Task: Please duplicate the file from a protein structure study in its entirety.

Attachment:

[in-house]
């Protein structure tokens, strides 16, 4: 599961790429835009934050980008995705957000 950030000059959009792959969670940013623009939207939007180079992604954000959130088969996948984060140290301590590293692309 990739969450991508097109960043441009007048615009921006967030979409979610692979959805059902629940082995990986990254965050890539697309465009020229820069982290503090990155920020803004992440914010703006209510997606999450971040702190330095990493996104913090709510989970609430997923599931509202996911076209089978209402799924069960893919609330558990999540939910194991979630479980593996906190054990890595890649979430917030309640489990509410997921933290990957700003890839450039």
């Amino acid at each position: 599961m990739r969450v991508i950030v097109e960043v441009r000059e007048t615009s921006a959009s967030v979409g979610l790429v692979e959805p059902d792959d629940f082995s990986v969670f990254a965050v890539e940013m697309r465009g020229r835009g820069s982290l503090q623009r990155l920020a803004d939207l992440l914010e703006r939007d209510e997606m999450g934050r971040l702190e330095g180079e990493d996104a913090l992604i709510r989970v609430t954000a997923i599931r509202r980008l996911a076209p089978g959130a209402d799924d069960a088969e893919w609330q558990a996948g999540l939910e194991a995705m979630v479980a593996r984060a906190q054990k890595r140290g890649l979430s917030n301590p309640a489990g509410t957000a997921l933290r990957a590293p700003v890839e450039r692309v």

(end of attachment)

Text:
[in-house]
């Protein structure tokens, strides 16, 4: 599961790429835009934050980008995705957000 950030000059959009792959969670940013623009939207939007180079992604954000959130088969996948984060140290301590590293692309 990739969450991508097109960043441009007048615009921006967030979409979610692979959805059902629940082995990986990254965050890539697309465009020229820069982290503090990155920020803004992440914010703006209510997606999450971040702190330095990493996104913090709510989970609430997923599931509202996911076209089978209402799924069960893919609330558990999540939910194991979630479980593996906190054990890595890649979430917030309640489990509410997921933290990957700003890839450039």
């Amino acid at each position: 599961m990739r969450v991508i950030v097109e960043v441009r000059e007048t615009s921006a959009s967030v979409g979610l790429v692979e959805p059902d792959d629940f082995s990986v969670f990254a965050v890539e940013m697309r465009g020229r835009g820069s982290l503090q623009r990155l920020a803004d939207l992440l914010e703006r939007d209510e997606m999450g934050r971040l702190e330095g180079e990493d996104a913090l992604i709510r989970v609430t954000a997923i599931r509202r980008l996911a076209p089978g959130a209402d799924d069960a088969e893919w609330q558990a996948g999540l939910e194991a995705m979630v479980a593996r984060a906190q054990k890595r140290g890649l979430s917030n301590p309640a489990g509410t957000a997921l933290r990957a590293p700003v890839e450039r692309v």